Rachel should have known better when she ordered a French Martini and the guy had to check with the bar, what she ended up with was essentially a dry martini which was really the last thing she needed. Choiti on the other hand got the most stonking marvellous moscow mule we have ever seen, since we were 19..

I stupidly had marked Tapac 24 wrongly on my map and after spending ten mins or so looking for it we admitted defeat and ended up in Ciudad Condal which seemed to get ok reviews online and was certainly packed. Given it was midnight and we were than a bit tipsy, it hit the spot..

Barcelona: Part II: Alkimia: or 'curious eater' my ass..

Now, HI have often debated our preferences when it comes to modern vs traditional, and I have come to the conclusion that I am an old fashioned girl at heart. However, I will try out places that will push my boundaries just in case I am wrong. But generally I think I know what I like. Just like the most satisfying meals and not the most expensive, the more cutting edge does not mean the most tasty. In fact it might mean the least tasty, but anyway..
Alkimia, for me was one of those meals. I liked some dishes, was peturbed by others and at the end knew I wouldn't come back. But it was an experience and I am glad I went. It is owned and run by Chef Jordi Villa, one the the champions of modern catalan cuisine, which to most people would be exemplified by Ferran Adria at El Bulli. For us we have our boy Heston back home. Again, the Fat Duck is a place I would like to try but have a sneaking suspicion I would come out of wanting an MIC..
So Friday lunch came, Rachel had been good and went on the bus tour whilst the rest of us hit the roof top terrace we then made our way to Alkimia for our 2pm reservation.
As with other restaurants at the fine dining end it had a cool, minimal interior which was the ideal antidote to the sunny blue 35 degrees outside, and agin it doesn't have a website that works. We had a large round table at the back of the restaurant and our waiter helpfully translated the menu into English for us. Unfortunately, I did not ask for a copy of the menu nor did I take notes, so that along with the two bottles of wine we had, means that some of the dishes may be lost in translation..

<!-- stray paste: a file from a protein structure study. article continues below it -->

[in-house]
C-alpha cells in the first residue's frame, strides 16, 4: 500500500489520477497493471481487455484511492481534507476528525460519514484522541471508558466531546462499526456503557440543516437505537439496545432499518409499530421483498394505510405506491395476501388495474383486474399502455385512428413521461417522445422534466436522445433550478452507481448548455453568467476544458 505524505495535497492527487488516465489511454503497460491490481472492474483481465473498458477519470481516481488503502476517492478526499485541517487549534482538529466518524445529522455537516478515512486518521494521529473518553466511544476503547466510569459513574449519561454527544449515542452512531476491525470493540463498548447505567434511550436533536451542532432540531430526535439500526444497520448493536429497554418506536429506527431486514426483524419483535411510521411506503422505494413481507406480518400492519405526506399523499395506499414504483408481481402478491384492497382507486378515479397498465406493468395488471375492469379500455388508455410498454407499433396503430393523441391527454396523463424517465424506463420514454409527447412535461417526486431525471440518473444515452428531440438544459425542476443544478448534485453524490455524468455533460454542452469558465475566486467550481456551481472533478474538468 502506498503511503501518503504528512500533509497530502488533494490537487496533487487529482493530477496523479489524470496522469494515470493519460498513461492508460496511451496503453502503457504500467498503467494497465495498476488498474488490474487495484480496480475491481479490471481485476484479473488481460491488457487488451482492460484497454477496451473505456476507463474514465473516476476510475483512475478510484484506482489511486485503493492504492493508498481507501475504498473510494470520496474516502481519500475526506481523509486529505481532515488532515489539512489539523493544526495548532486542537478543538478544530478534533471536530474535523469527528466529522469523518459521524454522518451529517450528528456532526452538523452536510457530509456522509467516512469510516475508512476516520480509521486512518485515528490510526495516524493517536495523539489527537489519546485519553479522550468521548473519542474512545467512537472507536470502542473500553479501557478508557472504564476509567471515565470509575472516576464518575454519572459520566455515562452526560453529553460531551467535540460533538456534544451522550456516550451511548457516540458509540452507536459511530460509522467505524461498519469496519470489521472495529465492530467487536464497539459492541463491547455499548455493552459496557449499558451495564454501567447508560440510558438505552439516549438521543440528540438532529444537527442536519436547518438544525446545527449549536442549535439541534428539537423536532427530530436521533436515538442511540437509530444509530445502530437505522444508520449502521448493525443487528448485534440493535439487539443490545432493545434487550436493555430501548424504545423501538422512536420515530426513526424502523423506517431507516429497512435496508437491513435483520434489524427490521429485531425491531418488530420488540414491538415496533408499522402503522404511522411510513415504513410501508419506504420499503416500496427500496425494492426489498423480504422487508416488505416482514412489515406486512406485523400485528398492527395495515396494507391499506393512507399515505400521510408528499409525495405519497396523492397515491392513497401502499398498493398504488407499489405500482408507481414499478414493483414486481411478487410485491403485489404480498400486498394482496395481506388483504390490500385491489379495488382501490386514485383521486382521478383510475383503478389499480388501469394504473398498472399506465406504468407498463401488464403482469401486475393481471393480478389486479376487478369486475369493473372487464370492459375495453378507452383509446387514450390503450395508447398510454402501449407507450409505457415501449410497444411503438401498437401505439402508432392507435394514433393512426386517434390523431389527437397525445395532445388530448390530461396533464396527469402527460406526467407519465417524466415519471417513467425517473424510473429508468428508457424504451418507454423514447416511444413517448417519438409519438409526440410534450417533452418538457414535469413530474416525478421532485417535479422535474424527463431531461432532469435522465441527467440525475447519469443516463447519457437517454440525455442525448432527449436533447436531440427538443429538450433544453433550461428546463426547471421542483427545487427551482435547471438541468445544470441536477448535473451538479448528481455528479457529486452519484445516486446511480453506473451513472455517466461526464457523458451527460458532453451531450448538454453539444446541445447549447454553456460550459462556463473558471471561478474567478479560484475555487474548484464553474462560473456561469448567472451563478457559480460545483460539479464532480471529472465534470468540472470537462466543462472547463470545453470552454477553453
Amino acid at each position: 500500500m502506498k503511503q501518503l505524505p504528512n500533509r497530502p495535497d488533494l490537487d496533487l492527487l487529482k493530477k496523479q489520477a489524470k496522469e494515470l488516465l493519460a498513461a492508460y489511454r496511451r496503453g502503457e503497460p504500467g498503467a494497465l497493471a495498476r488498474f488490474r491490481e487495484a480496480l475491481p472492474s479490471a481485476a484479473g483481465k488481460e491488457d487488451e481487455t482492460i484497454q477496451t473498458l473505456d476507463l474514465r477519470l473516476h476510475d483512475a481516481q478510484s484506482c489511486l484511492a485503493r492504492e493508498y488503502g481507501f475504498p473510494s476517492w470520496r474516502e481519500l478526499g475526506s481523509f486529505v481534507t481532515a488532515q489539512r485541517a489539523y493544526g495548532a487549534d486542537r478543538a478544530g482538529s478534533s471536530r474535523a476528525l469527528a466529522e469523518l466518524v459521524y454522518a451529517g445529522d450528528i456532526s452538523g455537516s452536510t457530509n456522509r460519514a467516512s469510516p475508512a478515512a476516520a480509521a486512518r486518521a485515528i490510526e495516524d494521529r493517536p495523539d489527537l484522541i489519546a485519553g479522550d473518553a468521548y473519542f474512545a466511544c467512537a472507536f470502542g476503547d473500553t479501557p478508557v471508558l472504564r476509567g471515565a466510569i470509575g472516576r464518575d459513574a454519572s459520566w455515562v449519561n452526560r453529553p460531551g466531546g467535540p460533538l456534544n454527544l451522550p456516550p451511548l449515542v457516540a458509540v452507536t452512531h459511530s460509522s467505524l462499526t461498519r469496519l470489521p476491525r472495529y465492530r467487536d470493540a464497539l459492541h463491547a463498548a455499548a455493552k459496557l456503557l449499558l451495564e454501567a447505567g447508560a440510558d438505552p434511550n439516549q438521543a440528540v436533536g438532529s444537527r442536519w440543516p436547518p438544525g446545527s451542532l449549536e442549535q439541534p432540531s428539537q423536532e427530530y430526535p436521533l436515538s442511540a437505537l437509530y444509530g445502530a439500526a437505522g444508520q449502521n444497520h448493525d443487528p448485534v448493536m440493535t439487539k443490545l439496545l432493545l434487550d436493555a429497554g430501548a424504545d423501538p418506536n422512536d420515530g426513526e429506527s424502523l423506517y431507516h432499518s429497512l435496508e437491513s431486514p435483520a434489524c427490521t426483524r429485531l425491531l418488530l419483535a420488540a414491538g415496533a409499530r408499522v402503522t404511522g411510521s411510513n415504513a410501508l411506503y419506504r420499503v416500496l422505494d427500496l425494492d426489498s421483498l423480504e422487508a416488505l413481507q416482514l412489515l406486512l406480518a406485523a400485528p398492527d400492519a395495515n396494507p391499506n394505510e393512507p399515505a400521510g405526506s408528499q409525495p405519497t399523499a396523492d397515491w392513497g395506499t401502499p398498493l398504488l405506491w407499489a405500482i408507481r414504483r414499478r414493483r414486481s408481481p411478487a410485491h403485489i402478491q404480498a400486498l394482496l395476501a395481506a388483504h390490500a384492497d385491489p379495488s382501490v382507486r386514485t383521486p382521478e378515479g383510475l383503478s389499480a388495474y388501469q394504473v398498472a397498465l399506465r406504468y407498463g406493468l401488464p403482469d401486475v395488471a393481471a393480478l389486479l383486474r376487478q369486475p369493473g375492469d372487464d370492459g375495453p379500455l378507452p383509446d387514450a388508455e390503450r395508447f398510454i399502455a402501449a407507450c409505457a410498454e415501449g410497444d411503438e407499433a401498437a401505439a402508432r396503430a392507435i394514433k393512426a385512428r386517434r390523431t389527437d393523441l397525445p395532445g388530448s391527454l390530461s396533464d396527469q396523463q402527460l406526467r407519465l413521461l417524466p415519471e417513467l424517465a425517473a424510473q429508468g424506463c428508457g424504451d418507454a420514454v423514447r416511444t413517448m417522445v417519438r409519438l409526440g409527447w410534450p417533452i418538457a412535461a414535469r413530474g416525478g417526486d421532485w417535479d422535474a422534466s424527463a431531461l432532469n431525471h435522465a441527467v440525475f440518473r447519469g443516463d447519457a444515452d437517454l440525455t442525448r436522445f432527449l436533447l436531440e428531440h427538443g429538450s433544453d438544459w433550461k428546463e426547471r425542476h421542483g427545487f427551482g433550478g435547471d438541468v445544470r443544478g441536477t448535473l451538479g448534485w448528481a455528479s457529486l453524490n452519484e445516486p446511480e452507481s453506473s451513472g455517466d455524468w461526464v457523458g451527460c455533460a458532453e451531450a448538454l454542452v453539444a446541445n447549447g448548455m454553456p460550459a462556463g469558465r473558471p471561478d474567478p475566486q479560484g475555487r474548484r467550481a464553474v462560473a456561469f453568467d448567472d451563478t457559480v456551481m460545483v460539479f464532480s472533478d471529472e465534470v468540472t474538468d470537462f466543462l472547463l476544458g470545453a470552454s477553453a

To start what may be the best olives of the whole trip and bread sticks

Then the infamous de-constructed pan amb tomat-good

Foie gras with apple-good but just as you can have too much cava you can have too much Foie Gras, the best version of late has to be at Glenapp.

Escalivada, I think, it was a tower of anchovy, pepper, onion and I think there was salt cod in there somewhere..good
then there was the most memorable, least favourite dish of the whole weekend
oyster, clams, percebes in blue soup.

Very fresh and ozoney, but not something I or any of the others wanted more of..interesting but not moreish.

Tuna with olive and strawberry. It is something that I have not come across often, the use of strawberries in savoury dishes but it was a combo that seems quite popular at the moment in Barcelona. I was dubious but have to admit happily that it worked.

Choiti had gambas with arroz con pimento as she is allergic to tuna

This was clever. Bacon foam for the white, the yellow yolk was actually the white, coloured (with tumeric?), and inside was a soft runny yolk. Lovely.

Pork made to look like roast beef, I think, served with goat's cheese and some crunchy stuff that we can't remember what it was.. It was tasty anyway.

Langoustine cooked on a fragrant salt bed, with clove, cinnamon and lime.

Again slightly on the undercooked side for our ( maybe, unsophisticated) tastes, and mine was pregnant which really put me off!
This caused the first of many exclaimations of 'curious eater my ass".

You know what they say about blue food, or grey for that matter... which is a shame really as the sauce was lovely.

The monkfish, generous in portion, and again under-cooked with cauliflower cous cous, lemongrass and coconut sauce.

Pigeon with cherry and a foam that didn't taste of much..

melon, mint, lemon spongy thing

vanilla, xuxu, and apple sauce yum yum

Petite four-the best thing was the blueberry ice cream bon bon. Very sharp and refreshing

The bill came to 95 euros each including water and tow bottles of wine. It was a very pleasant dining experience but in comparison to other places maybe not one I would repeat. Maybe that says more about me than the venue..